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Results of ocean iron fertilisation experiment are in

Fertilising the oceans with iron to combat climate change can lock carbon away for centuries, research suggests.
Diatom Chaetoceros atlanticus
Diatom Chaetoceros atlanticus
Substantial proportion of carbon from the induced algal bloom sank to the deep sea floor. These results, which were thoroughly analyzed before being published now, provide a valuable contribution to our better understanding of the global carbon cycle.
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Our knowledge of the role of iron in the global carbon cycle is still far from complete

—Dr. Stefan Hain, environmental policy spokesman of the Alfred Wegener Institute

Iron plays an important role in the climate system. It is involved in many biochemical processes such as photosynthesis and is hence an essential element for biological production in the oceans and, therefore, for CO2 absorption from the atmosphere.

The induced bloom was dominated by diatoms, a group of algae that require dissolved silicon to make their shells and are known to form large, slimy aggregates with high sinking rates at the end of their blooms. The bloom developed in a 100 metre deep mixed layer which is much deeper than hitherto believed to be the lower limit for bloom development.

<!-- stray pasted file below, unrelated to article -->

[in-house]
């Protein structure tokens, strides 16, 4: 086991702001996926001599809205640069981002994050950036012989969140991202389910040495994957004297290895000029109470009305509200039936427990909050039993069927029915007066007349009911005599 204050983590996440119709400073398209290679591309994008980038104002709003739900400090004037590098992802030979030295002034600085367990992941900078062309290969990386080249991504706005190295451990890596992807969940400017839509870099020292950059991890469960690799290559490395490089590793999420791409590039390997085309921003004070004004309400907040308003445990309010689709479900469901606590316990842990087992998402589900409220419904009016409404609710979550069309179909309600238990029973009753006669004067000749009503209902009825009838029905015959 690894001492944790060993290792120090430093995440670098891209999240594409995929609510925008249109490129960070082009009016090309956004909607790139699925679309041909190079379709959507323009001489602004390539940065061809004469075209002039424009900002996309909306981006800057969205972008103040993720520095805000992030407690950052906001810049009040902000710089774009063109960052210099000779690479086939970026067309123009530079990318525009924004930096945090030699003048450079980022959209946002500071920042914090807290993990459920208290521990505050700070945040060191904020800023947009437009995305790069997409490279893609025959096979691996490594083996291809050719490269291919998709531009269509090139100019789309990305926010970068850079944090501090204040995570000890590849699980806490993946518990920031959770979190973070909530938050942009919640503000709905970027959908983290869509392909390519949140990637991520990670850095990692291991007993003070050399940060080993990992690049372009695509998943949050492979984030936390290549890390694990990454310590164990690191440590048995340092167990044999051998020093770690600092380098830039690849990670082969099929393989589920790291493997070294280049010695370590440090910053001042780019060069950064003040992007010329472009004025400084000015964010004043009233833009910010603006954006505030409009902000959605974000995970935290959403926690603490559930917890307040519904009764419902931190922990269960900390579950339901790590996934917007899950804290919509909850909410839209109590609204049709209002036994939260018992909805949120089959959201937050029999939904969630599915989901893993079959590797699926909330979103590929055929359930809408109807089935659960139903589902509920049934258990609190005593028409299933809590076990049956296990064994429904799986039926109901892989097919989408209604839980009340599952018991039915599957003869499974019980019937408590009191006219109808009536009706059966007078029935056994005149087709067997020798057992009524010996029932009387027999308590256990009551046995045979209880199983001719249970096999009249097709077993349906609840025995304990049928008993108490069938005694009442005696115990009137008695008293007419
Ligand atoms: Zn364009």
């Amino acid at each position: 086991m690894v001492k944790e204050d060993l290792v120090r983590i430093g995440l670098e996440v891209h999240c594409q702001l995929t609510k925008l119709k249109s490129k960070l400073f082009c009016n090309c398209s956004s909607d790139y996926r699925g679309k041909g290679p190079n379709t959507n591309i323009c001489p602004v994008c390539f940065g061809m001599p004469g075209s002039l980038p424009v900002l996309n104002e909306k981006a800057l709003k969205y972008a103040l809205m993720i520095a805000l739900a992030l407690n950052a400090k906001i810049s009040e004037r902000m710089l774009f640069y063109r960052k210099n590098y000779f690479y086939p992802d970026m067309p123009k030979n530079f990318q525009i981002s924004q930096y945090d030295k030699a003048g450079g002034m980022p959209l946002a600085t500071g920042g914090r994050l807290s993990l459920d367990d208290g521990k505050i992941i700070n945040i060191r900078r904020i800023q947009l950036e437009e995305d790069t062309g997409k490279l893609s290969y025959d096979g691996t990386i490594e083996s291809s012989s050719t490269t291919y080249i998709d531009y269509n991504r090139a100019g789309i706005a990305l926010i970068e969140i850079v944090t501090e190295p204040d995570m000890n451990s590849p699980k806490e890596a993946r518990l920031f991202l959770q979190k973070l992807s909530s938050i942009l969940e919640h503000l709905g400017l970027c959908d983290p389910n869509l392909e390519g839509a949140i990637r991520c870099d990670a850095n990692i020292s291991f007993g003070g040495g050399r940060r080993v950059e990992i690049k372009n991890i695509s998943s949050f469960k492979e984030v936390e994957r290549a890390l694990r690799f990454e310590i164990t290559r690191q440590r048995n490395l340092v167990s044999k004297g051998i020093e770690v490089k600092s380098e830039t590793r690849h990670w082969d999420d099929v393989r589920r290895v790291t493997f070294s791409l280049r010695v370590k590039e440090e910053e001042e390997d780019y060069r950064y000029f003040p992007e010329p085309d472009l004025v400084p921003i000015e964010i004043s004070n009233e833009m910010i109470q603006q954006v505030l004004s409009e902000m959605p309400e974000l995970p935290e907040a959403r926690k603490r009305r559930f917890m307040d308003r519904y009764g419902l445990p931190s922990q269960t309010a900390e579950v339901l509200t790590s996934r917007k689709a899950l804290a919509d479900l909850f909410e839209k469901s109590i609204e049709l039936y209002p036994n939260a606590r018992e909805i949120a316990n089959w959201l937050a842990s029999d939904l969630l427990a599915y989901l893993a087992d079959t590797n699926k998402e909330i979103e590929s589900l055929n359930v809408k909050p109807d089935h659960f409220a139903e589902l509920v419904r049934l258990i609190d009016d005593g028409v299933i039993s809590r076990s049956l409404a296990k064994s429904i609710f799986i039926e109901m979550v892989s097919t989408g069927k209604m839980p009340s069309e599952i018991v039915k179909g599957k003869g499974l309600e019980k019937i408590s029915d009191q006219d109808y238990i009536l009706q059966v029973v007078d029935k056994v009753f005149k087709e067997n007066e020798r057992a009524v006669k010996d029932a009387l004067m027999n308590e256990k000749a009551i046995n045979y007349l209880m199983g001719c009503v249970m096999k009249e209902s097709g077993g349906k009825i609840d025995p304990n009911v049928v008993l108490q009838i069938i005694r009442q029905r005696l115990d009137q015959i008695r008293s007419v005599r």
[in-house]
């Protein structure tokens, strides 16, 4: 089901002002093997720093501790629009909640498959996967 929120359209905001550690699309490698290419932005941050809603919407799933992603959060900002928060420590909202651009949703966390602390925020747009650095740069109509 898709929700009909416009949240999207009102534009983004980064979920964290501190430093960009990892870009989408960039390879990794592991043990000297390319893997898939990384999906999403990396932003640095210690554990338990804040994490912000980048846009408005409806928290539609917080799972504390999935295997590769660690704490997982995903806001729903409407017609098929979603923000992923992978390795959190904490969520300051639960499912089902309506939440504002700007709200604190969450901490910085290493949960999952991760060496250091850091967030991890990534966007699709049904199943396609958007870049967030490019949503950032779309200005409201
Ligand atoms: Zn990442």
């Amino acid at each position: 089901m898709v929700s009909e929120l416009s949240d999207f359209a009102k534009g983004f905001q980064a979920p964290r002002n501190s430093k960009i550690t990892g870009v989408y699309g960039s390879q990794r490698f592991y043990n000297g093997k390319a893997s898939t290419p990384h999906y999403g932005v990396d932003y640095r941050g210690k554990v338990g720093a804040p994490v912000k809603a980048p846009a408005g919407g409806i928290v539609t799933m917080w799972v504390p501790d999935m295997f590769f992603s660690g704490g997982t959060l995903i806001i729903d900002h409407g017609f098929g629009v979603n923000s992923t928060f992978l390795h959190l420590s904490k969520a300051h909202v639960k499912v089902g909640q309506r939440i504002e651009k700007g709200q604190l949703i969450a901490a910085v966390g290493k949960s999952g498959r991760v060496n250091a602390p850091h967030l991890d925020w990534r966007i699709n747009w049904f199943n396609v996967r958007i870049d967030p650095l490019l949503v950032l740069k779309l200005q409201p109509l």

“We were able to prove that over 50 per cent of the plankton bloom sank below 1000 metre depth indicating that their carbon content can be stored in the deep ocean and in the underlying seafloor sediments for time scales of well over a century“, says Prof. Dr. Victor Smetacek

These results contrast with those of the LOHAFEX experiment carried out in 2009 where diatom growth was limited by different nutrient conditions, especially the absence of dissolved silicon in the chosen eddy. Instead, the plankton bloom consisted of other types of algae which, however, have no protective shell and were eaten more easily by zooplankton.

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Research vessel Polarstern, picture taken in September 2004. Photo: Alfred Wegener Institute
Further reading ► http://www.xray-mag.com/
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